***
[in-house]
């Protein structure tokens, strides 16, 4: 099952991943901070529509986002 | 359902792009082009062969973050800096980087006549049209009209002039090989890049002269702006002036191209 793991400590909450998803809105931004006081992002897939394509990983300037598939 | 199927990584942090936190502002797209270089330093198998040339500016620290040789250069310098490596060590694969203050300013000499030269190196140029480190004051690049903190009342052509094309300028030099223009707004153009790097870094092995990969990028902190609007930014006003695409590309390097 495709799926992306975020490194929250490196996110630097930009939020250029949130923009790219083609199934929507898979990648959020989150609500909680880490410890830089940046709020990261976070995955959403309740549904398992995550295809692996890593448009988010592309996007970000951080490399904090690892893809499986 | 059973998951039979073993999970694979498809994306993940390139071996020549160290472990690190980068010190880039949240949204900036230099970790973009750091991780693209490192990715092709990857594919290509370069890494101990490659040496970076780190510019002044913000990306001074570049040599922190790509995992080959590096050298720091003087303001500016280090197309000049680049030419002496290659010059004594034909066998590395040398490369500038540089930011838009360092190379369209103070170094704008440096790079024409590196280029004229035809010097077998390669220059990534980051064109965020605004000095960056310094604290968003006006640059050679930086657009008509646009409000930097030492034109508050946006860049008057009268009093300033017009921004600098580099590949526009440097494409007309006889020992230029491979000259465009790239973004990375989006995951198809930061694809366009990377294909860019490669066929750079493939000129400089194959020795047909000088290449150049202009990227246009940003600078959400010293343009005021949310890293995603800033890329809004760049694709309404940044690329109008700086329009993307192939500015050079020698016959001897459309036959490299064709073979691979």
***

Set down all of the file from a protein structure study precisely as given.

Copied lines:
[in-house]
């Protein structure tokens, strides 16, 4: 099952991943901070529509986002 | 359902792009082009062969973050800096980087006549049209009209002039090989890049002269702006002036191209 793991400590909450998803809105931004006081992002897939394509990983300037598939 | 199927990584942090936190502002797209270089330093198998040339500016620290040789250069310098490596060590694969203050300013000499030269190196140029480190004051690049903190009342052509094309300028030099223009707004153009790097870094092995990969990028902190609007930014006003695409590309390097 495709799926992306975020490194929250490196996110630097930009939020250029949130923009790219083609199934929507898979990648959020989150609500909680880490410890830089940046709020990261976070995955959403309740549904398992995550295809692996890593448009988010592309996007970000951080490399904090690892893809499986 | 059973998951039979073993999970694979498809994306993940390139071996020549160290472990690190980068010190880039949240949204900036230099970790973009750091991780693209490192990715092709990857594919290509370069890494101990490659040496970076780190510019002044913000990306001074570049040599922190790509995992080959590096050298720091003087303001500016280090197309000049680049030419002496290659010059004594034909066998590395040398490369500038540089930011838009360092190379369209103070170094704008440096790079024409590196280029004229035809010097077998390669220059990534980051064109965020605004000095960056310094604290968003006006640059050679930086657009008509646009409000930097030492034109508050946006860049008057009268009093300033017009921004600098580099590949526009440097494409007309006889020992230029491979000259465009790239973004990375989006995951198809930061694809366009990377294909860019490669066929750079493939000129400089194959020795047909000088290449150049202009990227246009940003600078959400010293343009005021949310890293995603800033890329809004760049694709309404940044690329109008700086329009993307192939500015050079020698016959001897459309036959490299064709073979691979």